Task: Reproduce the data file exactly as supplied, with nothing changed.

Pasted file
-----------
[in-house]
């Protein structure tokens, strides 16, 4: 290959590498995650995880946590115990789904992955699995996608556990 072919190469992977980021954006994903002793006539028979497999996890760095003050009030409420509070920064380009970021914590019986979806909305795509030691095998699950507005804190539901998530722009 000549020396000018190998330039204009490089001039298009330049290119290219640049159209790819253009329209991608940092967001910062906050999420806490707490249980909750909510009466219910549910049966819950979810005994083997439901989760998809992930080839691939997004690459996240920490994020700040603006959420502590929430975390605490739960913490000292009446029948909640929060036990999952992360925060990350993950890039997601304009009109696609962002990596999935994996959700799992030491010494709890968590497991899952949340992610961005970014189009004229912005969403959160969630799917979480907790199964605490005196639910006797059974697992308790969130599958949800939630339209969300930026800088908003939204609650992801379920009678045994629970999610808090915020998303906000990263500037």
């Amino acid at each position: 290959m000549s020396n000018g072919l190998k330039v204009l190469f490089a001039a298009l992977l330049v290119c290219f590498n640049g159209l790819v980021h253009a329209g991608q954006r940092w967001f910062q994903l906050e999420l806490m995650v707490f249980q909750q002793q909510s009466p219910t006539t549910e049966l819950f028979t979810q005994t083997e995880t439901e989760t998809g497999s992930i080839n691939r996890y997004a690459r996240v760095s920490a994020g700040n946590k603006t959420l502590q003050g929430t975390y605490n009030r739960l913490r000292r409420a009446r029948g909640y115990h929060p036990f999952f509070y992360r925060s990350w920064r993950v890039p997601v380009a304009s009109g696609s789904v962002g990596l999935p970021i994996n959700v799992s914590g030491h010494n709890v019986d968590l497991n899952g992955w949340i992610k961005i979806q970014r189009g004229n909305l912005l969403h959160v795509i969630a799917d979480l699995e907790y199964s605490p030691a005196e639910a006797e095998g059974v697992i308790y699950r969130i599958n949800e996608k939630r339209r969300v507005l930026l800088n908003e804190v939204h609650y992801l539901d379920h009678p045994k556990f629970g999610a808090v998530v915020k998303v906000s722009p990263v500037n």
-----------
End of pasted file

[in-house]
């Protein structure tokens, strides 16, 4: 290959590498995650995880946590115990789904992955699995996608556990 072919190469992977980021954006994903002793006539028979497999996890760095003050009030409420509070920064380009970021914590019986979806909305795509030691095998699950507005804190539901998530722009 000549020396000018190998330039204009490089001039298009330049290119290219640049159209790819253009329209991608940092967001910062906050999420806490707490249980909750909510009466219910549910049966819950979810005994083997439901989760998809992930080839691939997004690459996240920490994020700040603006959420502590929430975390605490739960913490000292009446029948909640929060036990999952992360925060990350993950890039997601304009009109696609962002990596999935994996959700799992030491010494709890968590497991899952949340992610961005970014189009004229912005969403959160969630799917979480907790199964605490005196639910006797059974697992308790969130599958949800939630339209969300930026800088908003939204609650992801379920009678045994629970999610808090915020998303906000990263500037």
């Amino acid at each position: 290959m000549s020396n000018g072919l190998k330039v204009l190469f490089a001039a298009l992977l330049v290119c290219f590498n640049g159209l790819v980021h253009a329209g991608q954006r940092w967001f910062q994903l906050e999420l806490m995650v707490f249980q909750q002793q909510s009466p219910t006539t549910e049966l819950f028979t979810q005994t083997e995880t439901e989760t998809g497999s992930i080839n691939r996890y997004a690459r996240v760095s920490a994020g700040n946590k603006t959420l502590q003050g929430t975390y605490n009030r739960l913490r000292r409420a009446r029948g909640y115990h929060p036990f999952f509070y992360r925060s990350w920064r993950v890039p997601v380009a304009s009109g696609s789904v962002g990596l999935p970021i994996n959700v799992s914590g030491h010494n709890v019986d968590l497991n899952g992955w949340i992610k961005i979806q970014r189009g004229n909305l912005l969403h959160v795509i969630a799917d979480l699995e907790y199964s605490p030691a005196e639910a006797e095998g059974v697992i308790y699950r969130i599958n949800e996608k939630r339209r969300v507005l930026l800088n908003e804190v939204h609650y992801l539901d379920h009678p045994k556990f629970g999610a808090v998530v915020k998303v906000s722009p990263v500037n």